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A Few Minutes with… Rep. Josh Gottheimer (D-NJ): Making America Bipartisan Again

Away from the margins, says Rep. Josh Gottheimer (D-NJ), Congress is doing its job 

The minute Josh Gottheimer took his Congressional oath of office in January 2017, the New Jersey Democrat began charting a bipartisan course. As co-chair of Congress’s Problem Solvers Caucus along with Brian Fitzpatrick (R-PA), Gottheimer leads a caucus of 29 Democrats and 29 Republicans who have summoned the political courage to cross party lines to pass laws of importance to all Americans, including the Covid package under President Trump and the infrastructure plan under President Biden.
Gottheimer, New Jersey’s only Jewish member of Congress, represents the Garden State’s 5th Congressional District, covering parts of Bergen, Passaic, Sussex, and Warren counties. Re-elected to a fourth term in November, he serves on the House Homeland Security Committee, where he successfully pushed for the removal of Twitter accounts affiliated with Hamas and Hezbollah; and on the House Financial Services Committee. This interview was originally conducted on our Power Politics podcast and has been abridged and lightly edited for clarity.


Watch the full interview on Episode #6 of the Power Politics Podcast

How are you solving America’s problems in a bipartisan way?

We’re actually trying to govern, and that’s been my approach since I got elected — of trying to figure out ways where we can sit down, Democrats and Republicans, break bread, develop relationships, and trust and figure out where we can get to an 80% agreement, versus insisting on 100% or nothing. It’s been incredibly successful.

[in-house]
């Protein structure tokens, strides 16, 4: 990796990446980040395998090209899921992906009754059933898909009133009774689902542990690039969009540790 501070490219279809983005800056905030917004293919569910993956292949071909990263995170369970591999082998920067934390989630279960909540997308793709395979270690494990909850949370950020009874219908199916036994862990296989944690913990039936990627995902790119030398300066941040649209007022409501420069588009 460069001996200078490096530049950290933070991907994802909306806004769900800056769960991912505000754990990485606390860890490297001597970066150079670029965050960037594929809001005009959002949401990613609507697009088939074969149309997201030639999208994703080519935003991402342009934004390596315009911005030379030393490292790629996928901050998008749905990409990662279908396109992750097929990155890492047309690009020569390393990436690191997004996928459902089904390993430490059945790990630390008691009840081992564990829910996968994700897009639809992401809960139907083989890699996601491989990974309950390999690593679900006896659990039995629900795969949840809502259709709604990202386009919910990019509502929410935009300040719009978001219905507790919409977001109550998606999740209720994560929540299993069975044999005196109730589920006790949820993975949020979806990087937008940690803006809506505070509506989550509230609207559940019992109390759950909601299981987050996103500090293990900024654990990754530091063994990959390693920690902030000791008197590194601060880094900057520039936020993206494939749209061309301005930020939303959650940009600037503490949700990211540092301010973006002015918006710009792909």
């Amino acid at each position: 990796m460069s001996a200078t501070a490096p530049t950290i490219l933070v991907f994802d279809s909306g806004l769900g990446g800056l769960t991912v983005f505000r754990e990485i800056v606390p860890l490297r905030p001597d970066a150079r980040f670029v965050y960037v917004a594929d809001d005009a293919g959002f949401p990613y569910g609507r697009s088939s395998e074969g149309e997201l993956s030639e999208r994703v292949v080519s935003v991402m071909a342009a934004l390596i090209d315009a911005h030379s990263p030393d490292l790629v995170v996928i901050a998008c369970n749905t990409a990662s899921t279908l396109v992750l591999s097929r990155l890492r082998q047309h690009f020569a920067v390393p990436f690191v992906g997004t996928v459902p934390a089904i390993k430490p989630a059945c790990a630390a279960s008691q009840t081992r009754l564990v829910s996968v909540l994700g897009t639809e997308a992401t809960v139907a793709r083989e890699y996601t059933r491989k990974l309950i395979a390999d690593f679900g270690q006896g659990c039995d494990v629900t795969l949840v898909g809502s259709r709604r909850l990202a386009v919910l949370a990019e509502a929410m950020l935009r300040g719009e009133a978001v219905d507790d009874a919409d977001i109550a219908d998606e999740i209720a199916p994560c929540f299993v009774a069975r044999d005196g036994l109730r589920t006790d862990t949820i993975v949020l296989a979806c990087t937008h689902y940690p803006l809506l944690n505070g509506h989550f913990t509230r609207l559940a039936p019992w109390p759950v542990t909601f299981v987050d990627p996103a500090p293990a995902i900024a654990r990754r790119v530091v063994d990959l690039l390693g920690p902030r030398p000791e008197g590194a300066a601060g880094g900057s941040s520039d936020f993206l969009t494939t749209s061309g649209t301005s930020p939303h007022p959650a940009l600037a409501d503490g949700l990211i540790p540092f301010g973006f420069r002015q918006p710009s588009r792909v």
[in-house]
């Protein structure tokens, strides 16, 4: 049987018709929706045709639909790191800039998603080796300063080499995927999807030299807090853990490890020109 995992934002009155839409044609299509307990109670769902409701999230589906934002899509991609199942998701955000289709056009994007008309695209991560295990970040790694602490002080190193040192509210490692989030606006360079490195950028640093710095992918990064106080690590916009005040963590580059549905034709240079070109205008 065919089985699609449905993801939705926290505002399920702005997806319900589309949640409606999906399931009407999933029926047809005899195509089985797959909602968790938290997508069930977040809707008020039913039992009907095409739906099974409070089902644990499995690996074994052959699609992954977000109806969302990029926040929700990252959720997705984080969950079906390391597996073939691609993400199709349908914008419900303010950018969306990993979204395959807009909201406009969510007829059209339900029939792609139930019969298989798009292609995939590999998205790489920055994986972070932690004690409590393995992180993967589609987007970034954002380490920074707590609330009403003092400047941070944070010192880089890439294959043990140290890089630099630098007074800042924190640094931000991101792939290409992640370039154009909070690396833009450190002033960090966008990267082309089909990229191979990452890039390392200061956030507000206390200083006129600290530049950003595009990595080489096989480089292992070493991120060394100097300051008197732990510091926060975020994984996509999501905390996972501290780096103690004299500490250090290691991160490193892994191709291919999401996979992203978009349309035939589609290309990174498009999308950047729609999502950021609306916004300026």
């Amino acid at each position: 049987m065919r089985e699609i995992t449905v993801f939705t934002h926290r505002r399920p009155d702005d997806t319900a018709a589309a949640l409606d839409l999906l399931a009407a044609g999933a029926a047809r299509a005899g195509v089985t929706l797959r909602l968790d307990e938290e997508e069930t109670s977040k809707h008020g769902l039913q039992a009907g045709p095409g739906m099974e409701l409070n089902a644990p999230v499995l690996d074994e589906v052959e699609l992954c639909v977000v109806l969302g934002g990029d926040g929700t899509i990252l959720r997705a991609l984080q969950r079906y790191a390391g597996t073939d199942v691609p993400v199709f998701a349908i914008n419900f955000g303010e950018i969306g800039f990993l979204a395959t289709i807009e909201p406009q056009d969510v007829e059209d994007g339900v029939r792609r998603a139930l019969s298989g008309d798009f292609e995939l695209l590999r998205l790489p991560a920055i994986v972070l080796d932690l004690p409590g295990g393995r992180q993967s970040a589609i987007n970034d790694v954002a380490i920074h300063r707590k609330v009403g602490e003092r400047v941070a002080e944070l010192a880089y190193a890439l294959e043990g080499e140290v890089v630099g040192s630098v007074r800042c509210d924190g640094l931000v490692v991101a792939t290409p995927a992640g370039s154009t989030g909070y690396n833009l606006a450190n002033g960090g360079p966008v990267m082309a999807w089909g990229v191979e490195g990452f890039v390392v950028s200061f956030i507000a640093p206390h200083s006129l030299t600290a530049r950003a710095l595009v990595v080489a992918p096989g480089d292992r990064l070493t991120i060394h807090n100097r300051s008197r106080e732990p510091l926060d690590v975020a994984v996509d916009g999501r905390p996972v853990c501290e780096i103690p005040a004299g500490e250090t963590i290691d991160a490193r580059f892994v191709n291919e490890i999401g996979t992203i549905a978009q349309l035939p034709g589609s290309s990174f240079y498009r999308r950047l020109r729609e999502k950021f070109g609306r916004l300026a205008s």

The interest in the caucus has only grown every Congress. We helped negotiate the last Covid package under President Trump, and then in the last Congress, we got bipartisan legislation across the finish line for building [micro]chips in the United States of America, and then on the bipartisan infrastructure bill, which I helped write and pass. We also passed commonsense gun safety, legislation to support our veterans, and to fund — not defund — law enforcement.

We now are just finalizing our class for this Congress. There are so many people interested, which is great. But you can’t just join. You actually go through a process where you engage with the other members, talk about your commitment to governing and to civility and to working together to put the country first.

Congressman, can you walk us through a sample conversation that you might have with a Republican, to get that Republican on board?

Every conversation that I find effective starts not with me speaking, but with me listening, because around here, people spend a lot of time talking and not enough time trying to understand what’s actually important to the other side that you’re negotiating with. Often, I find — and I’ve made this mistake myself — that I’ve read something or seen something out there, and I just presume what the issue or the hang-up is for the other side.

And then when I actually sit down and have a constructive conversation, I do intensely listen. I realize — wait a second, their big issue is solvable. And that’s often how the deals get done, because we are able to get past the issues that the other side is having.

There was a terrible incident last week in New Jersey where [Temple Ner Tamid in Bloomfield] got firebombed. You were one of the elected officials on the scene there. You’ve also gone to the Rutgers campus to deal with some of the anti-Semitic incidents that happened there. What should other elected officials be doing that you’re not seeing?